December always naturally makes me think of Christmas, and Christmas makes me think of robins, and this colourful little bird seems to feature on almost every Christmas card I receive and no wonder – it is a bird we very much notice, and associate with, nature in December. There is no skulking in the undergrowth for the Robin and the bright red breast can be picked out from some distance as they sit on the tops of my hedges this month. Robins nest in the garden here, both in a purpose-made Robin box but also at the base of our hedges and sometimes under dense clumps of vegetation in the borders, especially the plant Pendulous Sedge where Dunnocks also sometimes raise their young.
Last year a pair of Robins nested on a small, well drained bank at the back of my house where I grow Lavender. This is an area I walk past several times a day and to avoid disturbing them I initially took a different route up to the vegetable garden, but soon forgot and found I was walking past the young birds with their gaping beaks on a regular basis. Neither young nor adults seemed to mind my presence – parents with food in their beaks simply waited in a nearby hawthorn until I had passed and carried on as usual. Five spotty young were successfully fledged in spite of my comings and goings.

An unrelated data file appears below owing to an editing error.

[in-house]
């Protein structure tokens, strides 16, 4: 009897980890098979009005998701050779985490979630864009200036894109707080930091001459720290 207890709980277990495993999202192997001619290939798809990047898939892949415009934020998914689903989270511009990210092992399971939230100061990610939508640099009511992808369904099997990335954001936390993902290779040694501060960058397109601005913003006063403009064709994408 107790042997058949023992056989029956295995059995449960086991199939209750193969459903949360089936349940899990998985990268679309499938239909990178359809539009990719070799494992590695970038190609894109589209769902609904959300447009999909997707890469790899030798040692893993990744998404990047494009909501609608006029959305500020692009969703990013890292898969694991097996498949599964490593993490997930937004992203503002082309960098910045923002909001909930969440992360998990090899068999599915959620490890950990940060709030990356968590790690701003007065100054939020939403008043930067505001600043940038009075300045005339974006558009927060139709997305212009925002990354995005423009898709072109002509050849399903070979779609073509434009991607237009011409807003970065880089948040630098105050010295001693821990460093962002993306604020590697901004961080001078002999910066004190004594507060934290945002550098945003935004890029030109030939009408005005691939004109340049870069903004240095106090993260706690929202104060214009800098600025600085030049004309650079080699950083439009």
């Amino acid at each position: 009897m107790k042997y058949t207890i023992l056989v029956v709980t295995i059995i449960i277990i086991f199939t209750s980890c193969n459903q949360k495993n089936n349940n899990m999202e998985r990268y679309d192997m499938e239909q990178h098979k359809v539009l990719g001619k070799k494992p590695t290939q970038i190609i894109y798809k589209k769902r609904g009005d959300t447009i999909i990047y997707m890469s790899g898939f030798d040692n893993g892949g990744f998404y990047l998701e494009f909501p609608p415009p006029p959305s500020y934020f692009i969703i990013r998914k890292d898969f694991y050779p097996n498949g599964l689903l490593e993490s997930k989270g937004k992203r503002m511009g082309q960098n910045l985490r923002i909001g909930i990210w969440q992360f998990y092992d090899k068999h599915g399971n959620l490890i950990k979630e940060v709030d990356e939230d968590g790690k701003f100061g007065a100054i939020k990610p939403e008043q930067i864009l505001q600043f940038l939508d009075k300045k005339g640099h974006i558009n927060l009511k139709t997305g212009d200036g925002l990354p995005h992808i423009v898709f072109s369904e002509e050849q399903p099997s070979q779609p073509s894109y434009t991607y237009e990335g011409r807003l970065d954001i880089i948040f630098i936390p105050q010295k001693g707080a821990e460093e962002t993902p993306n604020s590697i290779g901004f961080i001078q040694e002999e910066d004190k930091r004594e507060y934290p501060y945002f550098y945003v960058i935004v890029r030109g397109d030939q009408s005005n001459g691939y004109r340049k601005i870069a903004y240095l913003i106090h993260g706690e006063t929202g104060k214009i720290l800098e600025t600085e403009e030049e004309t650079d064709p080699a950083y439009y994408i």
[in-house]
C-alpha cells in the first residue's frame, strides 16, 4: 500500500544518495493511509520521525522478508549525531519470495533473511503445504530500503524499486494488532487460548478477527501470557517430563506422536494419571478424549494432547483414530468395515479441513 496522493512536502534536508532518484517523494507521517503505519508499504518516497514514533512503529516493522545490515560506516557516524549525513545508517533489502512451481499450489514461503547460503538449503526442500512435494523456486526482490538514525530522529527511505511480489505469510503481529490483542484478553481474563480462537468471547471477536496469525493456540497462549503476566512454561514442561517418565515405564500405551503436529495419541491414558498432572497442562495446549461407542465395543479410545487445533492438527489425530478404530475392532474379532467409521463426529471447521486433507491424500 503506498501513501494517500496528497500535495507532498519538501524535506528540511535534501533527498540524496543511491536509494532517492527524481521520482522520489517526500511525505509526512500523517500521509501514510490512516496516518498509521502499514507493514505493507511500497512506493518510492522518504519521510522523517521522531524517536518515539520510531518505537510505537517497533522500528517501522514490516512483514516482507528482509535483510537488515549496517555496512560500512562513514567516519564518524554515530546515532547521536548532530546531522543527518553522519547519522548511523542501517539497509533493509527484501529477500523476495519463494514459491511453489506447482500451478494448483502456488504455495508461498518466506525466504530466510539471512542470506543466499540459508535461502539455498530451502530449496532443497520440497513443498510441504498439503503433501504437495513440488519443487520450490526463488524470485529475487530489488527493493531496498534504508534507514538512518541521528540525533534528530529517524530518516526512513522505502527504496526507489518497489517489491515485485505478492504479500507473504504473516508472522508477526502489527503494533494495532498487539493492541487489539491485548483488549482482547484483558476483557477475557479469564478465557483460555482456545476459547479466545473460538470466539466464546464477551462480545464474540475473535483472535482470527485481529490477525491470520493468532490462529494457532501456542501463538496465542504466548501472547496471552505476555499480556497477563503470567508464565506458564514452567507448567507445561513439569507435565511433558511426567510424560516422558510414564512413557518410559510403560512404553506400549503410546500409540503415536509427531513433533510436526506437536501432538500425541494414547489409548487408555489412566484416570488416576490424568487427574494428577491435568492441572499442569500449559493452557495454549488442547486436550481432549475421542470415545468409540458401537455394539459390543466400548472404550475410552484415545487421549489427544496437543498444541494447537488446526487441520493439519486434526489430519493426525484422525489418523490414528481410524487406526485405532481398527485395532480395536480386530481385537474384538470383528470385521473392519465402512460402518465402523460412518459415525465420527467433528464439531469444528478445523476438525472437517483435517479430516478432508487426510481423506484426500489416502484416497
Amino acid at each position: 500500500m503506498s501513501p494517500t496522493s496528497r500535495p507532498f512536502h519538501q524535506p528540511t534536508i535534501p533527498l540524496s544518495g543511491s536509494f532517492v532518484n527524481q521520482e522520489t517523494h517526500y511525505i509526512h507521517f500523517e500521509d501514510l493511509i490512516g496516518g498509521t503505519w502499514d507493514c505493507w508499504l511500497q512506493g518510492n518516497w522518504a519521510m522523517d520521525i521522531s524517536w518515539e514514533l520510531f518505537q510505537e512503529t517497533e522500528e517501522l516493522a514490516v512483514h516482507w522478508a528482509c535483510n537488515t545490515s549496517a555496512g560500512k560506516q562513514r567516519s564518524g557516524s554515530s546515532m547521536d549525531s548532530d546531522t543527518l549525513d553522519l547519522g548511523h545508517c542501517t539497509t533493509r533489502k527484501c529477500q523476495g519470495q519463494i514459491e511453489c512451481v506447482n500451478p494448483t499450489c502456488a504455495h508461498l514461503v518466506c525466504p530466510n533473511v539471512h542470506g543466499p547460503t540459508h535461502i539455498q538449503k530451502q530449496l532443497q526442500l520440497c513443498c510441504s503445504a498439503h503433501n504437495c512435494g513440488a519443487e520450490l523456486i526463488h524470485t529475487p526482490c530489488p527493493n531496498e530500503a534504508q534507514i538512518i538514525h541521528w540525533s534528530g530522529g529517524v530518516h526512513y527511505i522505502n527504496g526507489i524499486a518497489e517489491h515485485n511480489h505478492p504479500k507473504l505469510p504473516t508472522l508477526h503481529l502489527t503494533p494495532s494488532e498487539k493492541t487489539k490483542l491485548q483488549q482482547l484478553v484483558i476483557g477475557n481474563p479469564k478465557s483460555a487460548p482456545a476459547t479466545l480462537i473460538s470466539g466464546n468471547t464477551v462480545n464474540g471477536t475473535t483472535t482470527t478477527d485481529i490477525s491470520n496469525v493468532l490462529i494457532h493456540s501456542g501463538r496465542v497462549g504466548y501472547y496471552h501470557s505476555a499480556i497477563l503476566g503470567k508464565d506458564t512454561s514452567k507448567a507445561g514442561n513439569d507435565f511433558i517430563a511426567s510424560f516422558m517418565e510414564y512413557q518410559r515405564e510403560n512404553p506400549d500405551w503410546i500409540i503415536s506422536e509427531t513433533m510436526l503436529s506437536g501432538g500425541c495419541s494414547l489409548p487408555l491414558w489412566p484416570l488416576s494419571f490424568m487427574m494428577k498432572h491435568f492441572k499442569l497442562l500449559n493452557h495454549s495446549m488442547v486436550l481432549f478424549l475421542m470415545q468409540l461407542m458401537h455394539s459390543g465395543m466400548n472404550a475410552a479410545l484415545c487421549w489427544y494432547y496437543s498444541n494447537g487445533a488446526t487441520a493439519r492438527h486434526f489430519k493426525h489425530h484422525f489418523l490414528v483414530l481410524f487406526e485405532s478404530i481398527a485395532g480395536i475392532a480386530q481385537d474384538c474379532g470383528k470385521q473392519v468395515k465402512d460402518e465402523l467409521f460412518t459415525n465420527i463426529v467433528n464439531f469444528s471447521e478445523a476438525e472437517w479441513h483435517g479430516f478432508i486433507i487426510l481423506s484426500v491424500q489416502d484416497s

Perhaps it is in part because of the Robin’s tolerance to humans that we love them so much – they take advantage of our generosity where food in our gardens is concerned and we in return think of them as our ‘special’ Robins because they are so friendly. Between themselves however, Robins, especially males, are very aggressive and as the New Year approaches I shall be watching out for males fighting quite violently over their territories around the garden here. With more young robins after last year’s successful nests I suspect the competition for nest sites will be fierce but hopefully, with many undisturbed spaces that are available to them, there will be room for all.